In Uncategorized on July 16, 2010 at 7:31 pm
Since 2007 there has been a radical growth in the application and reach of hacker culture. No longer limited to the computer underground, principles of the hacker ethic now pervade contemporary corporate software development and the backbone one of the world’s largest economic infrastucture, the internet. This comes as no surprise because many experts and leading professionals in the field of computer science are also leaders of the hacker subculture. What is surprising is how the beliefs and values of the hacker subculture are being appropriated and applied in fields wholely distinct from computer science including biology, manufacturing, and community development.
Frustrated by the forking of public domain germplasm by corporate interests, scientists extended a free software license, the GNU Public License (GPL), to cover material transfer agreements of plant germplasm, called the General Public License for Plant Germplasm (Hope, 2008). Looking for a way to create a commons-based peer production model for the design and manufacture of machines, small businesses, design and engineering professionals, and academics joined forces with Creative Commons to adapt the Open Source Definition for Open Source Software to an Open Source Hardware Definition as the basis of a new licensing mechanism (OSHW, 2010). Wanting to create spaces where people can come together to share their passion for technology and science, hackers worldwide opened up more than 220 community centers known as hackspaces or hackerspaces from 2007 to 2010. These three examples demonstrate that hacker culture is in the process of making a dramatic expansion from cyberspace into our physical environment.
My current research paper explores how the hacker ethic, a set of fluctuating and negotiated principles that underpins the behavior of the hacker subculture, is becoming substantiated. In particular, it surveys the emerging hackspace movement to better understand how the hacker ethic informs physical organizational culture and is changed by its application from virtual communities to physical organizations.
//// Hope, Janet. 2008. Biobazaar: The Open Source Revolution and Biotechnology. Harvard University Press.
//// 2010. Open Source Hardware (OSHW) Draft Definition version 0.3. Freedom Defined. http://freedomdefined.org/OSHW Accessed 7/16/2010.
In Uncategorized on June 10, 2010 at 6:43 pm
a cricket on an Amanita caesarea
Ryan, Nicole and I went on a trip to the Marshall Forest Preserve near Rome, GA. Lots of good mushrooms were growing. Next time we’ll attempt to bring them into sterile culture. This will allow us to cultivate and study a greater variety of mushrooms that there is available commercial mushroom spawn.
any ideas what this is? it smells beautiful
Both Ryan and I are interested in soil proteomics. Soil microbial communities are incredibly complex. They create habitats suitable for different plants and greatly effect growth and nutrition. Soil proteomics combines traditional approaches in soil microbiology and biochemistry with techniques in molecular microbial ecology. Soil proteomics is the study of the structures and functions of proteins in the metabolic pathways of soil. This is much more difficult than genomics because a cells proteins, or the cells proteome, changes over time and between cells. Soil proteomics are important because it can help us understand what cell pathways give rise to enzymes important in ecosystem processes. In turn, this knowledge could be used to engineer soils that can better bioremediate specific toxins like arsenic and petroleum oil hydrocarbons. Perhaps the nature preserve will allow us to set up a soil research station here? 🙂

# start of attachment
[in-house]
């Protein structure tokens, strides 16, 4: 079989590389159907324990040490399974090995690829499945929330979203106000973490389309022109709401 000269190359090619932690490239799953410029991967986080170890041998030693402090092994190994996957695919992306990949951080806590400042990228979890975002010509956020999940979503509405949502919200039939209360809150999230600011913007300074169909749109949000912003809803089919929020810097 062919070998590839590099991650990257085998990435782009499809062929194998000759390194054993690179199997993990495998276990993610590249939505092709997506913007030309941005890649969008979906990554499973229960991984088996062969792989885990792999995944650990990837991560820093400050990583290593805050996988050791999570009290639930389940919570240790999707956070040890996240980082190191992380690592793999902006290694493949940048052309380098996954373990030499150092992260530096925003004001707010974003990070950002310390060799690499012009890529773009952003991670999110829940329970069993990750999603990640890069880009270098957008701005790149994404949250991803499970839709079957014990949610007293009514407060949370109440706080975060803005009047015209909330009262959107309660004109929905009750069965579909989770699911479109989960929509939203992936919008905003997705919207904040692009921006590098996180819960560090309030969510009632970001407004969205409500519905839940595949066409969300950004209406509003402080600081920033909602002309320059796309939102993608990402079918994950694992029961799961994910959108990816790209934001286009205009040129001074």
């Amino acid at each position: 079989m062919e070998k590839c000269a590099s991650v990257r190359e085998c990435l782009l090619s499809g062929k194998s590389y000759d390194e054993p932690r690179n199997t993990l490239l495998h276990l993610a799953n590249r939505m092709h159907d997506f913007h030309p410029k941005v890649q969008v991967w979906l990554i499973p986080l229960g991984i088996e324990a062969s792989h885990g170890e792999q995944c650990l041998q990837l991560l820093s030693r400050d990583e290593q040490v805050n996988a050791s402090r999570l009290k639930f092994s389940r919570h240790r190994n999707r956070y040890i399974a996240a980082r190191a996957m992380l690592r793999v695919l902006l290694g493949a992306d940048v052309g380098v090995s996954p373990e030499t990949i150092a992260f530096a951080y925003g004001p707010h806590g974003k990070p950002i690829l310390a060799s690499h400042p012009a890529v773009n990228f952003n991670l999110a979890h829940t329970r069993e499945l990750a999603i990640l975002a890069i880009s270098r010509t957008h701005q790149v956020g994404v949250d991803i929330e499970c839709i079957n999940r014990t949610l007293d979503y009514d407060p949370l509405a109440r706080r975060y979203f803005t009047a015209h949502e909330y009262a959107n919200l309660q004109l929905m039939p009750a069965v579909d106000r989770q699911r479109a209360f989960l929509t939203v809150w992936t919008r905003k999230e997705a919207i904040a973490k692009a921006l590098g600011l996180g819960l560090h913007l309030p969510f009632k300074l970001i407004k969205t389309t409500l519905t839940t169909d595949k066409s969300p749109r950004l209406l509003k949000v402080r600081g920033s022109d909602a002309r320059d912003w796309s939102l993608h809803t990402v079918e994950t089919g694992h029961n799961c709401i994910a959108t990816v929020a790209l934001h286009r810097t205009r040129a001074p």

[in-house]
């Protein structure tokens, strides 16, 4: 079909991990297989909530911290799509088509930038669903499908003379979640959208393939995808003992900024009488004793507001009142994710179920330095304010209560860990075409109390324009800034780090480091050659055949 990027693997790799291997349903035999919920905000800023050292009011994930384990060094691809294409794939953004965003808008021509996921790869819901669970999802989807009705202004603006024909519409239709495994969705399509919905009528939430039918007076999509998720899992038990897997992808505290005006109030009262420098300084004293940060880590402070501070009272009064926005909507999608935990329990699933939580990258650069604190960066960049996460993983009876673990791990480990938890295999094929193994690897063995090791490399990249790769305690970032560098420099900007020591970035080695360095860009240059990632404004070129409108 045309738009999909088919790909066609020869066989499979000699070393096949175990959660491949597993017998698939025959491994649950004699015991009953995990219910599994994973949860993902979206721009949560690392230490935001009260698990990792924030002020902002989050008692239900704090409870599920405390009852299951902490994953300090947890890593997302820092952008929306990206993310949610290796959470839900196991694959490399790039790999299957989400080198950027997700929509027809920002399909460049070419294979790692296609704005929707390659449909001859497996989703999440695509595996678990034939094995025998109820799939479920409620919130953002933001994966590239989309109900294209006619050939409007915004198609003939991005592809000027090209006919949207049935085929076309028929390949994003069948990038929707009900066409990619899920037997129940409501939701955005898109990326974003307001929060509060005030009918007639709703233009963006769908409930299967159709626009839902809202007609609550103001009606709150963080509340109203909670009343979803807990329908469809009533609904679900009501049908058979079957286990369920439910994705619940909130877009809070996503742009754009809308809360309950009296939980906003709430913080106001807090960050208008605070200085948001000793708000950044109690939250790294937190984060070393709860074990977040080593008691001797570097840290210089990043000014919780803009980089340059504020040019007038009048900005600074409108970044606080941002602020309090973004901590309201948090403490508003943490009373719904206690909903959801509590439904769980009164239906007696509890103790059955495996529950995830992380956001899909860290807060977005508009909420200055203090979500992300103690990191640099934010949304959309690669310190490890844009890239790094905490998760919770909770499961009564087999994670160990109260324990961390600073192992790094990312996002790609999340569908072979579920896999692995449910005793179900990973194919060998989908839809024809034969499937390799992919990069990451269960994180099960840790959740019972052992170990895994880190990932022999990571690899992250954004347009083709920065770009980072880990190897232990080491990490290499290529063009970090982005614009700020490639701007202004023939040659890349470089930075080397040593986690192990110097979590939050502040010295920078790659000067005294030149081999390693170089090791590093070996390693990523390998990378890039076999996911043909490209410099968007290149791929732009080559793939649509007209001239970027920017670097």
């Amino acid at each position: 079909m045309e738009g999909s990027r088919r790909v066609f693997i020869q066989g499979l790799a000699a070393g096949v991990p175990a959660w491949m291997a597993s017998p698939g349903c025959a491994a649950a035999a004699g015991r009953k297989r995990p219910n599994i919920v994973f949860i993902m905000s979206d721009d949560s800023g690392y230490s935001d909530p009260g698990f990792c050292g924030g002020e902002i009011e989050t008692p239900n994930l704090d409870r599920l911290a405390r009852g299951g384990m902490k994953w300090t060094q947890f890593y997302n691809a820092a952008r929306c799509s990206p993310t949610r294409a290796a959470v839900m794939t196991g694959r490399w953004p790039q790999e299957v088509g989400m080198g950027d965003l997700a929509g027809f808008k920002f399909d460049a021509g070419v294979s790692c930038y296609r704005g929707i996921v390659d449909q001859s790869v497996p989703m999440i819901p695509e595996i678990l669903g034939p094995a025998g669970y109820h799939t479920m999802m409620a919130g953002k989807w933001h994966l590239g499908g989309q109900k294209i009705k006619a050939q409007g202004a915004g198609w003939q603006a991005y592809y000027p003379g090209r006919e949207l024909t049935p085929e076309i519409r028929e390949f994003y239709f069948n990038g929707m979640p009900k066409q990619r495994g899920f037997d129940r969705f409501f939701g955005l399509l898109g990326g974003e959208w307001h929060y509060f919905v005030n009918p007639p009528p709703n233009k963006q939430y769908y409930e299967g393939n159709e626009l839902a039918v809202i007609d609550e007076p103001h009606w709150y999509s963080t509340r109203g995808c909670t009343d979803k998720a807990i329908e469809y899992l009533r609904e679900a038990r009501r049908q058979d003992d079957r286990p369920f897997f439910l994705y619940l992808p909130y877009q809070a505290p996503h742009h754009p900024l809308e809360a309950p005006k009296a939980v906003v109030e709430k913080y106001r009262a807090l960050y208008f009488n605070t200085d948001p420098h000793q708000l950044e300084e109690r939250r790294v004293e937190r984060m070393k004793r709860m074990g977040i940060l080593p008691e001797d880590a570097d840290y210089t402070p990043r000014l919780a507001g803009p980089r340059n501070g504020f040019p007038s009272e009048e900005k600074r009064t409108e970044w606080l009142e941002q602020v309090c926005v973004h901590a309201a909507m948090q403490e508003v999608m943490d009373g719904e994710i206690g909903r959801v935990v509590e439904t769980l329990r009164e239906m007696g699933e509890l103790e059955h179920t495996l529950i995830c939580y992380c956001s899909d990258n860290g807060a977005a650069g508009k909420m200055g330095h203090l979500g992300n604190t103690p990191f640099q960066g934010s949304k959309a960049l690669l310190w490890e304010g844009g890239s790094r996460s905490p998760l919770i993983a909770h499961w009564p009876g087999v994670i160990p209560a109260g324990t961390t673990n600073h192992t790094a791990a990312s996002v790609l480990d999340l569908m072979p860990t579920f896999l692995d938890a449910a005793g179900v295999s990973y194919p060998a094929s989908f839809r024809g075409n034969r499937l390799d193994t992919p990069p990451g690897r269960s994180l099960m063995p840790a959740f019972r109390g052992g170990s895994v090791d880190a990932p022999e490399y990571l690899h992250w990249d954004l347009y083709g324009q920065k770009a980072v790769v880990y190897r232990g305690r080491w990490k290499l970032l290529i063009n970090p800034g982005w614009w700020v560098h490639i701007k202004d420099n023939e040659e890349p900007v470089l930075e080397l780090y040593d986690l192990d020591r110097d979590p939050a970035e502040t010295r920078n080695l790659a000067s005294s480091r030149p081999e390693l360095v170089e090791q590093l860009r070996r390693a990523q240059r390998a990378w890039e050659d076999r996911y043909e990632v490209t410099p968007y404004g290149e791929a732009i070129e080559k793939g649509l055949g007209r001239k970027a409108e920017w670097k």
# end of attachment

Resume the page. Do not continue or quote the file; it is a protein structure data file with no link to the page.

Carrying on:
a yeast proteome visualized using 2d gel electrophoresis which seperates proteins by isoelectric point and molecular weight, proteins were identified from reference maps
In Uncategorized on May 24, 2010 at 4:52 pm
Make small local producers of food criminals and deregulate the industrial food system. Make seed savers the source of contamination and deregulate the GM seed industry. Senate Bill 510 threatens local food sovereignty by putting all farms and food under the administration of Homeland Security and the Department of Defense. For more information see this short analysis (take it with a grain of salt, it’s convenient for me to post this because it has a bunch of good links). For a quick introduction to how these laws affect people around the world listen to this short video from Vandana Shiva:
In Uncategorized on January 24, 2010 at 6:24 pm
I live in Atlanta and our city was built around the automobile. Transportation is arguably the most oppressive aspect of our city’s infrastructure. Transitioning towards a post-scarcity carbon neutral city is very difficult for us and transitional technologies are needed to solve some of our unique problems.
Atlanta is known as the city in a forest; we have a lot of yellow pine here in Georgia, and Atlanta, although deforestation is a major issue, is no different.
Wood Fired Wood Car, Romania, 2007
Check out Joost Conijn’s wood fired wood car! Over a million wood-gas fired automobiles and tractors were used back during the world wars in Europe. As our local infrastructure is shocked by energy price fluctuations running automobiles and heavy machinery in Atlanta off of wood and grease can provide us a more resilient alternative.
Out in California a collective is working on an open sourced wood gasifier called the Gasifier Experimenters Kit (openGEK). They’ve already released several versions and are providing resources to those who want to do further research and development. This could be used to run back-up generators off of the worlds most sustainable and appropriate solar battery- wood and to run mechanized machinery like open source compressed earth block presses, open tractors and community buses.
Open GEK Gasifier